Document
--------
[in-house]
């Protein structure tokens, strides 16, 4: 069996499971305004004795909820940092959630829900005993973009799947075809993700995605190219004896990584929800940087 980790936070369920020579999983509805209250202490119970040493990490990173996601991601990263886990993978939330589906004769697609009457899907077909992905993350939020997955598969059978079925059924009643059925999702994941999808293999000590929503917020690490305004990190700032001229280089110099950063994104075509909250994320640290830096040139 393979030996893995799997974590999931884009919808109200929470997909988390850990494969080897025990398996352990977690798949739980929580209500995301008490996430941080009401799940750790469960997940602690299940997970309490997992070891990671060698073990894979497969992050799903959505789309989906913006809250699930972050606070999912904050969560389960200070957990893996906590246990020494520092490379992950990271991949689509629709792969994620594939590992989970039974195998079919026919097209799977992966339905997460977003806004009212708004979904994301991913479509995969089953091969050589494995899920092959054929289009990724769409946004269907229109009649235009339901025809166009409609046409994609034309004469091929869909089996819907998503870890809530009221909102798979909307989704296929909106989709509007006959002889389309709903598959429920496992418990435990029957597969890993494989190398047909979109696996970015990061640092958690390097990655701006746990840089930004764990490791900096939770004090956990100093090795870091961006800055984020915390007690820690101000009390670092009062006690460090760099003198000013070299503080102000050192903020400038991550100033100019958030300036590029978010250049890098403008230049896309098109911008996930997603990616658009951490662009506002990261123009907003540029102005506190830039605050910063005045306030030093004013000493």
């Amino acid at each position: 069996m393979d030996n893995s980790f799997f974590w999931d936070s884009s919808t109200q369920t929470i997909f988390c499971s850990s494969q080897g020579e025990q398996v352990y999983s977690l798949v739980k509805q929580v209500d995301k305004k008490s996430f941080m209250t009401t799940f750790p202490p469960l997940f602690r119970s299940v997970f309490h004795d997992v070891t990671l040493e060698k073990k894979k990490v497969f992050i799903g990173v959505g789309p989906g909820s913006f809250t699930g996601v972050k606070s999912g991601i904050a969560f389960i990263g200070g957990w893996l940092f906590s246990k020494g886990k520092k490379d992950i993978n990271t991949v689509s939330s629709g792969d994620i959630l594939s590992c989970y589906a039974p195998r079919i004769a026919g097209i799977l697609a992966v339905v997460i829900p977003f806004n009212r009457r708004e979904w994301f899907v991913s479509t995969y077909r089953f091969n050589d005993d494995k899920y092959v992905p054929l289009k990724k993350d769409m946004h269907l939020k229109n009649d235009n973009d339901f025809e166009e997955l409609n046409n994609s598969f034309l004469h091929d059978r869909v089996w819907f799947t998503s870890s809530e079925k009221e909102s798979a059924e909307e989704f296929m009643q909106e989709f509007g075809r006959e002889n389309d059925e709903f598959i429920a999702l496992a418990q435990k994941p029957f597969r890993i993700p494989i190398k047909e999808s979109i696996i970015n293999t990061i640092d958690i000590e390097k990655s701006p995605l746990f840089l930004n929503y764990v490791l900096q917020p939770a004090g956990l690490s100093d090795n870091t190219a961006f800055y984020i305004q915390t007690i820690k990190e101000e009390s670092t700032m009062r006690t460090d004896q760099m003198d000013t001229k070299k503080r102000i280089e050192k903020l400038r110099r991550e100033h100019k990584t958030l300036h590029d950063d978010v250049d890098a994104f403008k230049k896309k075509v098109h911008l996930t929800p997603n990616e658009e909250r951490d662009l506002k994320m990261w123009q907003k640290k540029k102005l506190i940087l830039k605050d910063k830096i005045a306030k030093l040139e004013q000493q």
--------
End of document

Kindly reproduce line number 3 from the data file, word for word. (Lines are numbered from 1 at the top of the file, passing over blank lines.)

């Amino acid at each position: 069996m393979d030996n893995s980790f799997f974590w999931d936070s884009s919808t109200q369920t929470i997909f988390c499971s850990s494969q080897g020579e025990q398996v352990y999983s977690l798949v739980k509805q929580v209500d995301k305004k008490s996430f941080m209250t009401t799940f750790p202490p469960l997940f602690r119970s299940v997970f309490h004795d997992v070891t990671l040493e060698k073990k894979k990490v497969f992050i799903g990173v959505g789309p989906g909820s913006f809250t699930g996601v972050k606070s999912g991601i904050a969560f389960i990263g200070g957990w893996l940092f906590s246990k020494g886990k520092k490379d992950i993978n990271t991949v689509s939330s629709g792969d994620i959630l594939s590992c989970y589906a039974p195998r079919i004769a026919g097209i799977l697609a992966v339905v997460i829900p977003f806004n009212r009457r708004e979904w994301f899907v991913s479509t995969y077909r089953f091969n050589d005993d494995k899920y092959v992905p054929l289009k990724k993350d769409m946004h269907l939020k229109n009649d235009n973009d339901f025809e166009e997955l409609n046409n994609s598969f034309l004469h091929d059978r869909v089996w819907f799947t998503s870890s809530e079925k009221e909102s798979a059924e909307e989704f296929m009643q909106e989709f509007g075809r006959e002889n389309d059925e709903f598959i429920a999702l496992a418990q435990k994941p029957f597969r890993i993700p494989i190398k047909e999808s979109i696996i970015n293999t990061i640092d958690i000590e390097k990655s701006p995605l746990f840089l930004n929503y764990v490791l900096q917020p939770a004090g956990l690490s100093d090795n870091t190219a961006f800055y984020i305004q915390t007690i820690k990190e101000e009390s670092t700032m009062r006690t460090d004896q760099m003198d000013t001229k070299k503080r102000i280089e050192k903020l400038r110099r991550e100033h100019k990584t958030l300036h590029d950063d978010v250049d890098a994104f403008k230049k896309k075509v098109h911008l996930t929800p997603n990616e658009e909250r951490d662009l506002k994320m990261w123009q907003k640290k540029k102005l506190i940087l830039k605050d910063k830096i005045a306030k030093l040139e004013q000493q």